We read with interest the report by Creamer et al1 in the September issue of the Archives, which described 10 patients with eczematoid dermatitis that occurred after allogeneic hematopoietic stem cell transplantation. The authors considered this eruption to represent a novel form of chronic cutaneous graft-vs-host disease (GVHD). We have seen several bone marrow transplant recipients who presented with a similar eruption and considered them to have one of the papulosquamous variants of GVHD and not a novel form. The decision to restrict or separate various presentations of a disease may be regarded as “lumping” or “splitting” and is the rationale for classification schemes. Creamer and colleagues suggest that a distinction of this clinical presentation of GVHD is important because all 10 patients developed erythroderma and had substantial associated morbidity and mortality. However, the increased morbidity and mortality might be attributable to the extent of disease (erythroderma) rather than to the presence of eczematous findings that were observed clinically and histologically in these patients. Moreover, the clinical and pathologic findings in this series of patients are more consistent with those designated as acute GVHD, even though Creamer and coauthors' patients had a protracted and “chronic” skin course.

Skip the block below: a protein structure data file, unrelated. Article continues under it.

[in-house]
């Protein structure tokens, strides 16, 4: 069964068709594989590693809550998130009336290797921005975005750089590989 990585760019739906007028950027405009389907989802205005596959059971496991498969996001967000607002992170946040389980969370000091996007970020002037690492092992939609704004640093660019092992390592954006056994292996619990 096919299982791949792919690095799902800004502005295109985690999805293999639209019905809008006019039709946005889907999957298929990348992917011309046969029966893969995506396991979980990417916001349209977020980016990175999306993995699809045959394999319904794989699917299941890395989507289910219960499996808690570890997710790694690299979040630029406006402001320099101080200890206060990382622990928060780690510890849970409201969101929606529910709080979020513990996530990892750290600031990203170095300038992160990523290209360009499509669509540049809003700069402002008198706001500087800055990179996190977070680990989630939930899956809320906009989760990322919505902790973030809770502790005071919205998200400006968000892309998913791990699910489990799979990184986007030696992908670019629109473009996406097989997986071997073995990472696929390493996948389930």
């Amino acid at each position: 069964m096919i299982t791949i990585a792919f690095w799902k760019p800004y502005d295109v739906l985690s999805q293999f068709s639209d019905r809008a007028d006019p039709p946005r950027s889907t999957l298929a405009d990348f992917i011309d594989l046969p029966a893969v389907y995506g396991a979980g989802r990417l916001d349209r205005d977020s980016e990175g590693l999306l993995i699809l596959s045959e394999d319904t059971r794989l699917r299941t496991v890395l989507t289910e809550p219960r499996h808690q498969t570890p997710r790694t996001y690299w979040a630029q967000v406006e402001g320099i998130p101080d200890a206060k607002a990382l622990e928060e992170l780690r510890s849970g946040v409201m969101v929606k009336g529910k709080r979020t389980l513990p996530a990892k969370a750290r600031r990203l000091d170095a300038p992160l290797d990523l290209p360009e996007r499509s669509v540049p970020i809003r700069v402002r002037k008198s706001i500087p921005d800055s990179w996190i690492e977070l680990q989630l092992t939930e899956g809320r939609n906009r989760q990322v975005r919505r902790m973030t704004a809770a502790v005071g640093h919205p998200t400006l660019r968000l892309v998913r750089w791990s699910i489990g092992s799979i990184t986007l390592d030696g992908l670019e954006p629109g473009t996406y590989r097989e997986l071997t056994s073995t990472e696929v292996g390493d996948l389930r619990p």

Cook-Norris RH, Weenig RH. Eczematoid Graft-vs-Host Disease. Arch Dermatol. 2008;144(8):1066. doi:10.1001/archderm.144.8.1066-a
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